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Bringing risk-adjusted returns to carbon - what the VCM can learn from Harry Markowitz

  • Sebastien Cross
    Chief Innovation Officer & Co-founder
Harry Markowitz, the Nobel prize winning economist, sadly passed away recently having revolutionised investing. He introduced the idea of risk-adjusted returns to financial theory, enabling investors to build diversified portfolios. It remains best practice.

At BeZero Carbon, we are working on bringing a similar revolution to carbon markets by fusing Markowitz’s risk-adjusted return thinking with our carbon ratings.

The Voluntary Carbon Market (VCM) is in a pre-Markowitz state akin to the 1930s or 1940s. 

It lacks a formalised concept of risk and remains stuck in a basic commodity paradigm, i.e. that a credit must equal an exact tonne of carbon dioxide equivalent. But as we’ve been arguing, carbon isn’t just another commodity market.

Recent industry initiatives, namely the Voluntary Carbon Markets Initiative and Integrity Council for the Voluntary Carbon Market, have brought an improved framework for the demand and supply side of the market. 

Both are essential building blocks for a market-based approach, but neither tackles this key issue of how to make a credible claim that accounts for the risk inherent in carbon returns of a credit. 

Unlike in financial markets, where historic returns can be observed, the VCM faces the challenge of not being able to fully measure the carbon achieved by a given credit. Factors such as additionality and baselines are constructed using a ‘counterfactual’, or an alternative scenario that cannot be observed. 

Consequently, while investors can see how their investments perform versus their target over time, the carbon return on a credit can only be estimated against the one tonne it aims to achieve. 

This is problematic when users of carbon credits try to make accounting style claims in a balance sheet format; matching an asset, the carbon credits retired, to a liability, an emission. Indeed, the credibility of claims is one of the leading causes of reputational concerns across the VCM today.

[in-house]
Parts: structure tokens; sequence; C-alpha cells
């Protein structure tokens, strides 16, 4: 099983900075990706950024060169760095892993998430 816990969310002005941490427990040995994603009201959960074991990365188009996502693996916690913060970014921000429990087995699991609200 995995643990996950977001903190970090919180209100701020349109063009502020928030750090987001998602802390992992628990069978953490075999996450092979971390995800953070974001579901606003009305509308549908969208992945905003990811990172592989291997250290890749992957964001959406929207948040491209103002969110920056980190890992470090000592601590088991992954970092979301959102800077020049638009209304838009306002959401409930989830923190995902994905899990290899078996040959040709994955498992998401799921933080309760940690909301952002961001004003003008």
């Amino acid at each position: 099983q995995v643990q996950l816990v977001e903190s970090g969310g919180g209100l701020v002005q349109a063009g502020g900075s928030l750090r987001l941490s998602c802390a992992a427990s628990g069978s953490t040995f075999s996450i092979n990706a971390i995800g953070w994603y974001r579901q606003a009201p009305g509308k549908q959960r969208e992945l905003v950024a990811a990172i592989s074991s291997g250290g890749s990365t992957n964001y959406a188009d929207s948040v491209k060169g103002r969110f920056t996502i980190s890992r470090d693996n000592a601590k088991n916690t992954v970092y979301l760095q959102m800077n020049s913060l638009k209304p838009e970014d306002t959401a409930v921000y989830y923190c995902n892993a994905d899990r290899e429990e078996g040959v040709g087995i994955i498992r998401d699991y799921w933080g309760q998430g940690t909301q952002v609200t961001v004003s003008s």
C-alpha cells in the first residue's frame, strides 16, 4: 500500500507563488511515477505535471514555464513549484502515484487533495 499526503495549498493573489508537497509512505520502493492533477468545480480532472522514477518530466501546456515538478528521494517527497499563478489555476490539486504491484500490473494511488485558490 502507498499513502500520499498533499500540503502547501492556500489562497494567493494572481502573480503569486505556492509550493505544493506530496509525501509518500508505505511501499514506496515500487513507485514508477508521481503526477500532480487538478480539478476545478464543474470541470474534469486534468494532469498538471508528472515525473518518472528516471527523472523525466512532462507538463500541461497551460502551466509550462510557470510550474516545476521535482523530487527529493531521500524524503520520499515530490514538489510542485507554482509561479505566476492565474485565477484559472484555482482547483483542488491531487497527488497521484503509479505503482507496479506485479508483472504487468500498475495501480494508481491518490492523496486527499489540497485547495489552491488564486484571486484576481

The introduction of ratings-linked discount rates, similar to default rates used in bond markets, poses a solution.

It involves attaching an estimated return to a credit for each ratings notch that can be used to construct an improved accounting outcome: i.e. X% discount to the assumed one tonne subject to whether the credit is rated AAA through to D.  

This approach would not seek to re-accredit carbon projects by providing just another point estimate, i.e. this credit is 0.8tCO2e rather than 1tCO2e. Instead, it would build on the accreditation process, which must deliver a whole unit by design, by providing carbon credit users a way to take a risk-adjusted approach to making claims.  

At present, our carbon ratings imply a subjective level of risk based on our holistic assessment of the drivers of carbon efficacy. While the same is true of financial markets ratings, the risk of default can be derived for different ratings buckets based on historical default performance data. 

At BeZero Carbon, we are working to use data available to attach return estimates or ranges to our carbon credit ratings. As we continue to build richer datasets, these estimates will improve over time. For example, while baseline performance is unobservable, techniques such as dynamic baselining enable us to build ever better proxy estimates. 

In order to minimise the risk of making claims backed by carbon credits, users need to be able to build diversified portfolios. Which brings us back to Markowitz’s risk-adjusted return, and why it’s such an important part of the puzzle for carbon markets. The risks to a credit not achieving a tonne may not be precisely quantifiable, but they can be classified. 

Examples of this include sector type. For instance, forestry projects differentially face a spectrum of similar natural risks such as the exposure of different types of forest to pests or disease. Likewise geography. Projects in the same country face similar political risks and projects in close proximity are exposed to similar natural or anthropological risks, such as wildfires. 

In the same way that modern portfolio theory enables users to maximise risk-adjusted returns by diversifying their risk, classifying the risk to a credit’s carbon returns and what drives this risk would enable the creation of a diversified portfolio of credits.

While this looks like a huge challenge, we are deep in the weeds of collecting the data and building the models to start providing this solution to the market. 

The upside is worth it. Providing the market with discount rates and a risk classification system through the BeZero Carbon Rating will facilitate construction of the diversified portfolios needed to make robust claims. It will unlock the next stage of growth in the carbon market.